Mary Harris, Colleen Williams and Sergio LeLevier
The NFL is currently involved in mulitple lawsuits from retired players claiming the league new about the damage of repeated head trauma, but never warned players. Colleen Williams looks at the latest information about concussions and asks a local legend if it was all worth it.
There are currently more than twenty different lawsuits by retired players against the National Football League. The suits claim that the NFL knew about the dangers of head trauma but never warned the players.
Head injuries and concussions are common in football. According to team medical staffs, the league saw 190 concussions in regular season games this year, down from 218 concussions last year.
So it is not unusual after a powerful tackle to see a player dazed and foggy, collapsed in a heap, stumbling, or even just knocked out on the gridiron. In the most extreme cases, players have to leave the field on a stretcher.
“Playing football is a brain damaging sport,” Dr. Daniel Amen says emphatically. Dr. Amen is a psychiatrist and brain imaging specialist. He has scanned the brains of over 100 retired football players, looking at blood flow and brain activity. Out of 115 players, 113 had brain damage.
Dr. Amen says the results of his study were worse than he expected: "The level of brain damage was just awful."
Amen used the term "football dementia" to describe the pattern of injuries he sees to player’s brains. The battered areas tend to be the front al lobes and the temporal lobes, parts of the brain that are responsible for memory, mood and impulse control.
Dr. Amen is not involved in any of the lawsuits with the NFL, but many of his football patients are, including Ed White. White played professionally 1969-1985.
He has the unusual distinction of having played in in four super bowls, all with the Minnesota Vikings. After leaving the Vikings he finished out his career with the San Diego Chargers.
White was an offensive line man who played 241 games. He got hit hard and he got hit a lot. He remembers one game in particular saying, I am in the huddle and the stadium is circling.” Even with that, he never came out of the game.
White says that the word concussion wasn’t used in when he was playing. He explains “when you got hit in the head it was called a ding.”
White thinks the league is making progress on player safety and he says that NFL Commissioner Roger Godell "wants to make things right." Still he believes the league needs to do more to help the retired players who are suffering.
White says the owners simply need to do the right thing, "in an industry where billions of dollars are being made…it’s shameful."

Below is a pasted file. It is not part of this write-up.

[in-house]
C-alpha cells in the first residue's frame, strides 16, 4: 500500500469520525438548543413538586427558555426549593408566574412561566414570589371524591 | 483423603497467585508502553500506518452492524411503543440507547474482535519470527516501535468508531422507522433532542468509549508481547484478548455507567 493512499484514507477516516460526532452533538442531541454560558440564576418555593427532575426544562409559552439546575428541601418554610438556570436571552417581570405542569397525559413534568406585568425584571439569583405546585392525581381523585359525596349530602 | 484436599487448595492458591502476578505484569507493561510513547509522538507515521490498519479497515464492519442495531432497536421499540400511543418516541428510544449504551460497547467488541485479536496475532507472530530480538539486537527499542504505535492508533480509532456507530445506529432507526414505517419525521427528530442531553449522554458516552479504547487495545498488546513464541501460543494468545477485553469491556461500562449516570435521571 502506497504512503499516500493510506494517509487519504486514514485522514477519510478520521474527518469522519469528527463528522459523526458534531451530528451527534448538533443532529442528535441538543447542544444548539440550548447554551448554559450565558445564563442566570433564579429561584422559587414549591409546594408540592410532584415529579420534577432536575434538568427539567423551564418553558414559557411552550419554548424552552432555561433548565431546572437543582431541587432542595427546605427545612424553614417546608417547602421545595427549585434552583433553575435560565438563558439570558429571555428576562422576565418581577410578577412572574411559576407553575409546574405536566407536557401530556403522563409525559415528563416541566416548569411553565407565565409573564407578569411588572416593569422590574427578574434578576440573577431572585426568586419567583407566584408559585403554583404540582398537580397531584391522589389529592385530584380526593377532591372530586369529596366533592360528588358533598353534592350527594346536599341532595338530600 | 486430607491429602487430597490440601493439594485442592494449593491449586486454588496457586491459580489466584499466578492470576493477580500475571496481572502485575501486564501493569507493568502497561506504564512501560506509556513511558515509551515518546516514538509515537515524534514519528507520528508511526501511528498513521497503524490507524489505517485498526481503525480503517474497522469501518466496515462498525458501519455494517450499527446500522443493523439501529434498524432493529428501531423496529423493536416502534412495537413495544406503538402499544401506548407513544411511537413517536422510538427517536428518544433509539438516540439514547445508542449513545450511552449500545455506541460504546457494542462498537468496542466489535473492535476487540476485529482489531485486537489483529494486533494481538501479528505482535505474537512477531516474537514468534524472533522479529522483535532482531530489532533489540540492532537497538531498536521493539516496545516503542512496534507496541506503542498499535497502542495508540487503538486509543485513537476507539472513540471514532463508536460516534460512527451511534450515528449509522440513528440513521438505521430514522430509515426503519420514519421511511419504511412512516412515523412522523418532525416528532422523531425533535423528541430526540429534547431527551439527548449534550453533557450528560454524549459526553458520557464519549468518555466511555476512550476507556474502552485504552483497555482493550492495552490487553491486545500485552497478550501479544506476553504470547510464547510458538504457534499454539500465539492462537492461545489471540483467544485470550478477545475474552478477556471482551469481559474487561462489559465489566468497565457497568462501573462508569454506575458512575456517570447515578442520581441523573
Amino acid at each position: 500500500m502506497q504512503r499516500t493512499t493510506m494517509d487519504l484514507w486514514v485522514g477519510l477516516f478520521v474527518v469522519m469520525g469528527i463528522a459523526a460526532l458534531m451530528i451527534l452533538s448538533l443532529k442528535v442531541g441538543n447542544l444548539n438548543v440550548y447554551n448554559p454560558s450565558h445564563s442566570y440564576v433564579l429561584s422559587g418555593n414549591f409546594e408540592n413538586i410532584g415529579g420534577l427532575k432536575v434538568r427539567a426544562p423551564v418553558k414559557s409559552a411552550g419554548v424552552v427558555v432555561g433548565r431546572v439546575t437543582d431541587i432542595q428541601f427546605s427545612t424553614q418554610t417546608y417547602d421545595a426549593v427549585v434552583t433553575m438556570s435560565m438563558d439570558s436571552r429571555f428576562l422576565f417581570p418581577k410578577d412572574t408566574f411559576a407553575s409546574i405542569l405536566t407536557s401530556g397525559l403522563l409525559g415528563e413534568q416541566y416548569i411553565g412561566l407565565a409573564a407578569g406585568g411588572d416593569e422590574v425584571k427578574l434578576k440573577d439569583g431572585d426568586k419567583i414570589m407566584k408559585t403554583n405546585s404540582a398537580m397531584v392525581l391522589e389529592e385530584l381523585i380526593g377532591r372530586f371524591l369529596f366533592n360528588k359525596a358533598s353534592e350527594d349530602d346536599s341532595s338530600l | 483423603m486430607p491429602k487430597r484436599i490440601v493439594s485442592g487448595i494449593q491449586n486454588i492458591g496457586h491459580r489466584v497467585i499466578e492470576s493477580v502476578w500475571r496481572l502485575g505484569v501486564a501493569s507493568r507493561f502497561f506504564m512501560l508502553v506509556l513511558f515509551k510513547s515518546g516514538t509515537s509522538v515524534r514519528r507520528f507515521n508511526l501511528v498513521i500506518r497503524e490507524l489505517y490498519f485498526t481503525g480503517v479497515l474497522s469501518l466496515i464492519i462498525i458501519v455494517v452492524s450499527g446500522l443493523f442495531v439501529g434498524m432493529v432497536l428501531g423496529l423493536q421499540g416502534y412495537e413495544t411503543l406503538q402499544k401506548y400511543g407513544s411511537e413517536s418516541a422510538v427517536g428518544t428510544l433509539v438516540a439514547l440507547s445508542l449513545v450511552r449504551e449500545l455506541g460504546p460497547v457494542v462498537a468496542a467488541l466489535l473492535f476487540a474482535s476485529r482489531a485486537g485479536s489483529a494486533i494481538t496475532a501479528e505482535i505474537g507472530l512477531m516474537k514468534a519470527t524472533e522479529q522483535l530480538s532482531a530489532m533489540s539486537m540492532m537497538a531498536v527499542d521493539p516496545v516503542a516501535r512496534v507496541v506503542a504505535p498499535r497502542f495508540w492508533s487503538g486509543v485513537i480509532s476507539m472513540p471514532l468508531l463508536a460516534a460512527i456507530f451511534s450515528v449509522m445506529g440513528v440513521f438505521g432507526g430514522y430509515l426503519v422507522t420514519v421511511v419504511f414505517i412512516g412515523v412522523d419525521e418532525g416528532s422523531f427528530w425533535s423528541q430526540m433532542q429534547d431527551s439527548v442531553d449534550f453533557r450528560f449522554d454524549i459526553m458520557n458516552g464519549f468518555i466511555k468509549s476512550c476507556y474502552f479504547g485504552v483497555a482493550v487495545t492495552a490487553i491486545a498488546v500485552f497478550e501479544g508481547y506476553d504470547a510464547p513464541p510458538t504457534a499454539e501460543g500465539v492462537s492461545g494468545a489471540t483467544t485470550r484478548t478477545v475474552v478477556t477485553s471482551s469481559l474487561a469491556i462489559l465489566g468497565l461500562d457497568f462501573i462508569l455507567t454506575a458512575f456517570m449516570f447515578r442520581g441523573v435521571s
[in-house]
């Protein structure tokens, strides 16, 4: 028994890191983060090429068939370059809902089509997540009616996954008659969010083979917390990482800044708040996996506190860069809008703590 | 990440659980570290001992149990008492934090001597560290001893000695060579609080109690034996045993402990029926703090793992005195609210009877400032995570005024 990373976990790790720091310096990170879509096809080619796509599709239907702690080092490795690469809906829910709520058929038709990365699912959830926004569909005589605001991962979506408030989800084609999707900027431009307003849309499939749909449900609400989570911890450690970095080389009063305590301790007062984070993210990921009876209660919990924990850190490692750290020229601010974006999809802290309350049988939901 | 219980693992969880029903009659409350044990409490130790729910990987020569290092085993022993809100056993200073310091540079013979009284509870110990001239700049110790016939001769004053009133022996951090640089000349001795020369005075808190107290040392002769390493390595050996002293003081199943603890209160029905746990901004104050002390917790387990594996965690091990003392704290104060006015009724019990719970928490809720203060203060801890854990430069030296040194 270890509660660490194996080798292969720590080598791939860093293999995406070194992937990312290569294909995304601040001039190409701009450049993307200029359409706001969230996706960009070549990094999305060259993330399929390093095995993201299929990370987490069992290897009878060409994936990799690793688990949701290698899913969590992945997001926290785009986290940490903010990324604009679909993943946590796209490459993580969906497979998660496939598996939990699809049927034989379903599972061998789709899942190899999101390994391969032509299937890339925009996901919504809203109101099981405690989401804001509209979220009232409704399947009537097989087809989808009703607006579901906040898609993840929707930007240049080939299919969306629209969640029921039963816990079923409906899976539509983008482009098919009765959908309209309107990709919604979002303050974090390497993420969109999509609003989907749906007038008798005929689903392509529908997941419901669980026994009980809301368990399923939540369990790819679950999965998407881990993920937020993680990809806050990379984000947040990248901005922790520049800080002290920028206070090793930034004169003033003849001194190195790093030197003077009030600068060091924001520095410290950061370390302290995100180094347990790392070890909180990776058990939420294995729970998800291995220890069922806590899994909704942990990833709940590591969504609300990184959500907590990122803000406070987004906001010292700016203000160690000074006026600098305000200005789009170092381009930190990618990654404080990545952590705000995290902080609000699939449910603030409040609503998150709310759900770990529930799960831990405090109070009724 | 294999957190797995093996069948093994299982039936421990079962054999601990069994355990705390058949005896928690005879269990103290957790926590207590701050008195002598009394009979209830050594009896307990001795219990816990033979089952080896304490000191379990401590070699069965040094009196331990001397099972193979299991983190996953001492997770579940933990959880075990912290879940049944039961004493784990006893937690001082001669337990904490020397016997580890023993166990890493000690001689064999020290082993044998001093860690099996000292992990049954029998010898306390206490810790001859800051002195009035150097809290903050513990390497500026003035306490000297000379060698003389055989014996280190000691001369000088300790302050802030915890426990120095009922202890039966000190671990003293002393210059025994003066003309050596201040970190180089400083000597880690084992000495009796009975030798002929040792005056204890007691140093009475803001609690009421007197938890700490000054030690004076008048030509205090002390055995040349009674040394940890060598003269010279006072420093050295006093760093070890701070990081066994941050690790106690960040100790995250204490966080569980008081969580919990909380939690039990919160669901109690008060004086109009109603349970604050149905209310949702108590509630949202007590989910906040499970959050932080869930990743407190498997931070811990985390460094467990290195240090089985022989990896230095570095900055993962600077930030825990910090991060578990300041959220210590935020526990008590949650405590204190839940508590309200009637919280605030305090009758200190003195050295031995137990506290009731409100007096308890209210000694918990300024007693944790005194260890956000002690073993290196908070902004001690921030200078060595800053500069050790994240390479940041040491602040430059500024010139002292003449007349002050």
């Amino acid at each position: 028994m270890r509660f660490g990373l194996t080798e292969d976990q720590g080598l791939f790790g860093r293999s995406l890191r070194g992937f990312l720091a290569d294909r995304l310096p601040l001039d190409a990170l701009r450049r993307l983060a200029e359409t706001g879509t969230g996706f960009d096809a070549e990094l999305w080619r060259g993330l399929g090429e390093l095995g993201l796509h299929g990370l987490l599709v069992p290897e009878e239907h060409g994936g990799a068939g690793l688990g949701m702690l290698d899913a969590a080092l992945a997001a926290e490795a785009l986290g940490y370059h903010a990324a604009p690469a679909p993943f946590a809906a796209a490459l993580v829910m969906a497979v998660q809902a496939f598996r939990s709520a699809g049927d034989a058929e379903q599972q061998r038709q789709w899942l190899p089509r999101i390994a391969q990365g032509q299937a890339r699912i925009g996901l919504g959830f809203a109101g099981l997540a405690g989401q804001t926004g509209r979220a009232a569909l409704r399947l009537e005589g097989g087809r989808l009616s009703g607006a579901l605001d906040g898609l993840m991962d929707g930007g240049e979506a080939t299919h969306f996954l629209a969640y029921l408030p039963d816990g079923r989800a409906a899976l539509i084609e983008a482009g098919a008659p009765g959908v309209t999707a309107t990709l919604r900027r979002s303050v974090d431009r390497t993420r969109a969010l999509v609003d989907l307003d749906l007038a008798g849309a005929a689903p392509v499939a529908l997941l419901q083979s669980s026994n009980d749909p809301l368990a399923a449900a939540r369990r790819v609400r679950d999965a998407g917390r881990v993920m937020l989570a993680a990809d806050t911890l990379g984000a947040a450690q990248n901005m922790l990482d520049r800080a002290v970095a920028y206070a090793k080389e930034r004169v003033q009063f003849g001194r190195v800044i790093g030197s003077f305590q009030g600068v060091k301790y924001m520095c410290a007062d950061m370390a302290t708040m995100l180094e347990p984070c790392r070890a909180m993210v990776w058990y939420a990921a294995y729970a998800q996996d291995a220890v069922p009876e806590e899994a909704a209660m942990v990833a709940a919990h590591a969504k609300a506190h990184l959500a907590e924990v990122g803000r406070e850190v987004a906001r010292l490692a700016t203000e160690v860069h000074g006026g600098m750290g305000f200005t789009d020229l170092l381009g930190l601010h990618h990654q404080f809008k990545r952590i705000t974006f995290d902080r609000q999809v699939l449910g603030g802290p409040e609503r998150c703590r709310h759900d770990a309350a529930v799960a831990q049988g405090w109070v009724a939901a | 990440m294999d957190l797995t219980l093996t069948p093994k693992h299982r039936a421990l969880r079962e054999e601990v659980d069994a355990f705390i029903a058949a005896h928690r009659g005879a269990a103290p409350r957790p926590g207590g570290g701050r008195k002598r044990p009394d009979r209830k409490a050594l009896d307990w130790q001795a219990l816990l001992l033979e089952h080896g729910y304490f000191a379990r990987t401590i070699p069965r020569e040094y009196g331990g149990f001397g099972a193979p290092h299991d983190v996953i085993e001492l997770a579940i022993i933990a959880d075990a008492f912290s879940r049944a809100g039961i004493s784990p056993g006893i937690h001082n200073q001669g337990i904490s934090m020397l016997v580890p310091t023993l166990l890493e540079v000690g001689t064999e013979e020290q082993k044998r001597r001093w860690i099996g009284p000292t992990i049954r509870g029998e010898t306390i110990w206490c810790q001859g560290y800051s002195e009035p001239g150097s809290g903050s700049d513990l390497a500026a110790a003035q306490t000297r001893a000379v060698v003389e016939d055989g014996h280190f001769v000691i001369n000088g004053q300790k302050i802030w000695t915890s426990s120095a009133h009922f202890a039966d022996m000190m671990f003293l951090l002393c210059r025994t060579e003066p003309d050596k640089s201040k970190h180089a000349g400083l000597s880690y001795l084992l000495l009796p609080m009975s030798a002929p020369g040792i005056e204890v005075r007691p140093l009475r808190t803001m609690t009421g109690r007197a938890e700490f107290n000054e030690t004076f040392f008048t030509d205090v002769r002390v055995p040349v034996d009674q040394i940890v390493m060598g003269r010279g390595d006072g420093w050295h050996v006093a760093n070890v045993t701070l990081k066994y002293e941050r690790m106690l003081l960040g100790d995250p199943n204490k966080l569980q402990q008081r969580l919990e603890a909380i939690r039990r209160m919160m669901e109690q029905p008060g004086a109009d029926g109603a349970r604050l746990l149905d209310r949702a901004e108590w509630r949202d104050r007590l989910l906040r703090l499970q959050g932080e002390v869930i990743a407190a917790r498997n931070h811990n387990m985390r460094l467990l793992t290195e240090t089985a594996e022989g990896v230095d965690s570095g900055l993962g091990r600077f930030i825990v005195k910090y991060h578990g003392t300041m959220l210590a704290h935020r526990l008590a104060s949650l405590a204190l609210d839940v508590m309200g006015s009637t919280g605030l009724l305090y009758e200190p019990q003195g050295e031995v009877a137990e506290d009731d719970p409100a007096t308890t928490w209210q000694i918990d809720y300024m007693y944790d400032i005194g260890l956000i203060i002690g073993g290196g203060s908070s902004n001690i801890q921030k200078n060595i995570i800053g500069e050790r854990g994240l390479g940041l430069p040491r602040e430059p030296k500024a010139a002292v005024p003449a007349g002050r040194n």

White says many of the players who helped build the league into the massively profitable institution it is today don’t have the money they need for their medical care.
At a time when we hear of massive professional paychecks and signing bonuses, White says it was not always that way. When White was first drafted into the NFL in 1969, he made $19,000 a year but he says he played with guys making $10,000.
"We were good and athletic but we all had to work in the off season and get other jobs to support our families and that is not the case now," White says.
University of Southern California football legend Anthony Davis is not a plaintiff in any of the currently lawsuits, but he feels strongly about what the NFL needs to do.
Davis says "if you’re going to play this game, you should have your brain scanned after every season."
During his time at USC, Davis scored 52 touchdowns and earned the nickname “the Notre Dame Killer” for a particularly hard-fought victory over the Fighting Irish. After college, Davis went on to play for the Tampa Bay Buccaneers and the LA Rams.
He estimated he was tackled tens of thousands of times.
"I was a beast. I mean, we’re all beasts. We’re not scared of anything. 'Oh, you’re going to hit me? Bring it on.' That’s the mentality," he says.
Aggression is part of the game and he says there is a limit to how protected a player will ever be, saying, "you could put a tank around your head, when that brain shakes, that’s damage."
Davis first visited the Amen Clinic when he was 54 years old. Dr. Amen says the former star running back had the brain of an 85 year old.
Dr. Amen began to work with Davis to rehabilitate his brain. Through mental and physical exercise, as well as supplements rich in fish oil, Dr. Amen says 80 percent of the players he is treating are showing improvement. Davis agrees.
"My memory bank is even better. My comprehension is better. I read better. I focus in better now," he says.
Looking back, Davis thinks says he never played football if he knew the extent of brain damage it would cause because, "if your head is not right, nothing is right."
What sport would AD have played instead? Click here to find out.